Category Archives: Craig’s Book Reviews

What Craig thought about the books he’s read

Distrust That Particular Flavor Review

Distrust That Particular Flavor, Gibson. Non-fiction. Gibson spends quite a bit of the introduction telling us that despite non-fiction not being his strong suit, people keep paying him to create it. I found the collection of short pieces less interesting than his fiction, though interesting enough to finish it. In particular, I perceived that Gibson was not shy about revisiting the same themes for different commissions. And, really, why not get as much mileage out of a thought as you can? Unless you are a bigger Gibson fan than I am, I believe you can skip this without feeling like you’re missing anything vital.

Song of Ice and Fire (so far) Review

A Game of Thrones, A Clash of Kings, A Storm of Swords, A Feast for Crows, A Dance with Dragons; Martin. Yes. This series has been around for so long, and I have been only peripherally aware of it, so when I saw the four-volume paperback boxed set at Costco, I thought “Hey, I guess it’s complete; why don’t I just pick up a set?” Only to find later that not only is there a fifth volume recently released, but there are two more books to come. And each of the last two has taken more than five years in the writing! If you have seen the books, you have seen that they are not thin, either: each is in the neighborhood of 1,000 pages. So I hope that by the time I retire, I will be able to have the last volume beamed into my brain by whatever device Microamazoogle has created for that purpose, and that the embedded ads don’t give me a stroke.
But on to the books themselves. I like them. They do not have break-neck pacing (as you might expect just from the page count), but they did keep my interest (volumes three and four do suffer somewhat from middle-game syndrome: you have all these pieces to get into place for the end game, and it’s hard to keep all their movements vital and involving). Martin does a good job with more point-of-view characters than one customarily sees, though I think I could do without the fanciful naming he introduces in (I believe) volume four.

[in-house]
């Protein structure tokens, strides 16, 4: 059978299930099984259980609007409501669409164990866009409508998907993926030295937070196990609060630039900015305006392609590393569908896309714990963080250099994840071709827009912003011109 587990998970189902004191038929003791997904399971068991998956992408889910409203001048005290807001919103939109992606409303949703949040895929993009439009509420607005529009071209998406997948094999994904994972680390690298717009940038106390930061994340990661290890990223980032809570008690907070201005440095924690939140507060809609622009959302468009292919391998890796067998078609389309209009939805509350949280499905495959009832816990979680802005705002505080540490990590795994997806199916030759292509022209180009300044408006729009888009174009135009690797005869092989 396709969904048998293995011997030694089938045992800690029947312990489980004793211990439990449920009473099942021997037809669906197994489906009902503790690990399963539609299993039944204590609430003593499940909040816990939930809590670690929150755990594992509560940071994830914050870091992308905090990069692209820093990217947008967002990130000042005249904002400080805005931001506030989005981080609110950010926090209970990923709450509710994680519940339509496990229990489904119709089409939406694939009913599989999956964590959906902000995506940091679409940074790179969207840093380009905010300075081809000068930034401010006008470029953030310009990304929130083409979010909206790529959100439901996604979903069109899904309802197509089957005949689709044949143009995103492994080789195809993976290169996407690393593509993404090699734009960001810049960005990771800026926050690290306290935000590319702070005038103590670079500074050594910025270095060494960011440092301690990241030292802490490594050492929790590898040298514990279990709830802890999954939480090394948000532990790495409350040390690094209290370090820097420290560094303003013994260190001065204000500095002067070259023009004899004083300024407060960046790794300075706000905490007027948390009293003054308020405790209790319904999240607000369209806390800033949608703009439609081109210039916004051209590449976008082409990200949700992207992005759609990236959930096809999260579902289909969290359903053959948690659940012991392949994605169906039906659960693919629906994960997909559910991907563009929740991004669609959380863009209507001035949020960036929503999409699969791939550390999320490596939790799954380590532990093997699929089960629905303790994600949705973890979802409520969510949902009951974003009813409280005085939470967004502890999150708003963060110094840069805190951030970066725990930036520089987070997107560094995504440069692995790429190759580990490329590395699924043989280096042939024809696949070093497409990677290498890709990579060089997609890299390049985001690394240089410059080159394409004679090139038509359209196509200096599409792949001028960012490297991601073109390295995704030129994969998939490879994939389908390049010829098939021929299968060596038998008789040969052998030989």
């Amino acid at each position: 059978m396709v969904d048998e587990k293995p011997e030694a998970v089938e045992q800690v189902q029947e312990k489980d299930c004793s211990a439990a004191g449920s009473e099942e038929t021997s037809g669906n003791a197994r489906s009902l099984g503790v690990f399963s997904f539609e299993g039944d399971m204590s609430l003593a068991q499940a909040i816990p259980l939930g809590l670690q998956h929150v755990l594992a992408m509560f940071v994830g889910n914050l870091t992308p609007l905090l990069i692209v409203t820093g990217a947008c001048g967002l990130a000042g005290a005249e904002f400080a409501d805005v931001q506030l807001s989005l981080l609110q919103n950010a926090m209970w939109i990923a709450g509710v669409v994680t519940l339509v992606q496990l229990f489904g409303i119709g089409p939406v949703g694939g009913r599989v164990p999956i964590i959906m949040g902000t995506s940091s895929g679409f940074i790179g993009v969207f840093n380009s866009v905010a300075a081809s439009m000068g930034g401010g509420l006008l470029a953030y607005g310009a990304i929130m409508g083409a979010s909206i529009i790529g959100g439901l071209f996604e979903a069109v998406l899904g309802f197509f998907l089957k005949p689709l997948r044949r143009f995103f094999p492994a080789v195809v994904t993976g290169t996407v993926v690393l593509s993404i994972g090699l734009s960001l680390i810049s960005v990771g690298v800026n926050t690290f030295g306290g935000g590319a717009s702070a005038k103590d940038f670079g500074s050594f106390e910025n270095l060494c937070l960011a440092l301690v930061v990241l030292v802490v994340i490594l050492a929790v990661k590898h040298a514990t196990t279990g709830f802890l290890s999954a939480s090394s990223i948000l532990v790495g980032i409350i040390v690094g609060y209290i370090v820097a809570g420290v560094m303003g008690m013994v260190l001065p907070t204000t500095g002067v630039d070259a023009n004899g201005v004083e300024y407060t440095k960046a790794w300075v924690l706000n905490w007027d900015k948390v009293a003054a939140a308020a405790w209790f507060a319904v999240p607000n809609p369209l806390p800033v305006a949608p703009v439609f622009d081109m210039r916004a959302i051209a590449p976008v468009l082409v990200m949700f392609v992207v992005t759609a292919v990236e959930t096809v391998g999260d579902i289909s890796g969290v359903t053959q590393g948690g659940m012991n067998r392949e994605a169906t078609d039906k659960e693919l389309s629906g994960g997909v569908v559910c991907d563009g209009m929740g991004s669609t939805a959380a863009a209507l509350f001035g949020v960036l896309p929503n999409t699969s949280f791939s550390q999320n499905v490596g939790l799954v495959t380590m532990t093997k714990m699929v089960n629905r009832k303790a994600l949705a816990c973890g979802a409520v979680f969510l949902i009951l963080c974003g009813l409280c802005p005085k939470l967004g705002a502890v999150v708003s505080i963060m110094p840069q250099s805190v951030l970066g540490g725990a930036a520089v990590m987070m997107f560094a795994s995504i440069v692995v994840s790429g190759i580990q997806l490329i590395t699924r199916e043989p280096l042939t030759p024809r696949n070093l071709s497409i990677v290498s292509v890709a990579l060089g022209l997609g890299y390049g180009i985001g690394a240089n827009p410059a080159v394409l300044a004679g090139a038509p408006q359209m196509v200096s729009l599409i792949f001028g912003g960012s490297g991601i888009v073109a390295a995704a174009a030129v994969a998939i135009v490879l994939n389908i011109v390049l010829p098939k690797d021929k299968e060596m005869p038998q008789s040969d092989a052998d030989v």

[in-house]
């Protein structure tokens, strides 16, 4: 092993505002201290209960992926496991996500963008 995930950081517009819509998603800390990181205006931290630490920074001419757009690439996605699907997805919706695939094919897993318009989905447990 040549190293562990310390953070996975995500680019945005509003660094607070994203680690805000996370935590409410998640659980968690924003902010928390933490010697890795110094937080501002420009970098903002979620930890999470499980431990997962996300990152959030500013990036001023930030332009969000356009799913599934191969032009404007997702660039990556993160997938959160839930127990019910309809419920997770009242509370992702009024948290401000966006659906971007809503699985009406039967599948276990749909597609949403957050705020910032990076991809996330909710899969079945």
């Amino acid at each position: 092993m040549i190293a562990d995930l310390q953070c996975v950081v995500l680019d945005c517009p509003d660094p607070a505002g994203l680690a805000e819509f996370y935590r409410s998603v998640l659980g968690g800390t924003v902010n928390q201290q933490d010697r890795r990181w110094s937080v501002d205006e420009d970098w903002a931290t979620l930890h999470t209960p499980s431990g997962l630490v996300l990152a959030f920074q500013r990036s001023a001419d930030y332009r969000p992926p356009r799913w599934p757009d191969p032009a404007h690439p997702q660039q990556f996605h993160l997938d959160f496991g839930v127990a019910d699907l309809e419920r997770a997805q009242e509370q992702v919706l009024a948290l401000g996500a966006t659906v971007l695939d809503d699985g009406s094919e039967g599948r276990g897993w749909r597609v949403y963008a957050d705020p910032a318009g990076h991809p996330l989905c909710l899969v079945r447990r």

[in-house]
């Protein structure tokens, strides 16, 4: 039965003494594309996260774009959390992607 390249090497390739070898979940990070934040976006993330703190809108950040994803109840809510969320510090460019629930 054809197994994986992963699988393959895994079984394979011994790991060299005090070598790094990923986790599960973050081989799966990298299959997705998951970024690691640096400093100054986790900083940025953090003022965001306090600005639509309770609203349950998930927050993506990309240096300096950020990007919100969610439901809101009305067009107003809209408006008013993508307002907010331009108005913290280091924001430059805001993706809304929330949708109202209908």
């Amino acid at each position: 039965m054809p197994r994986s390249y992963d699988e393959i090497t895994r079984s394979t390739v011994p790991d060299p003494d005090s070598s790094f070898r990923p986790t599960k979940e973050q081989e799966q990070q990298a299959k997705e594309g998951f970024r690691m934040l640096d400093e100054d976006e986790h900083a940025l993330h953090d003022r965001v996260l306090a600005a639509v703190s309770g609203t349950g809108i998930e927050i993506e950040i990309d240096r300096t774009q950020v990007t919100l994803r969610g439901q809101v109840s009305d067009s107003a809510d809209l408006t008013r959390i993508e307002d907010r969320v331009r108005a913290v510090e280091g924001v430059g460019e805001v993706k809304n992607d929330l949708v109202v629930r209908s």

In some ways, Martin is the anti-Tepper here: where Tepper’s characters are sometimes tiresomely black or white, Martin’s are almost all shades of grey, and in many ways that was refreshing.
Now let’s hope that the success of the TV series is enough motivation to get the last two books out (and not so much motivation that the series expands again).

Dead Mann Walking Review

Dead Mann Walking: A Hessius Mann Novel, Petrucha. Yes. Petrucha has created a unique (to my knowledge) first-person narrator in Hessius Mann. I am looking forward to the next installment to see if he can maintain the level of interest, given Tana French’s rationale in giving each of her Dublin Murder Squad books a different protagonist: it’s hard to justify life-changing events happening to the same person over and over. Some aspects of DMW resonate with another recent work I also enjoyed; I think it rather validates Petrucha’s vision that a different group of talented writers went in a similar direction given a related premise. The only passage that pulled me out of the narrative was the improper (and strained) use of “to coin a phrase.”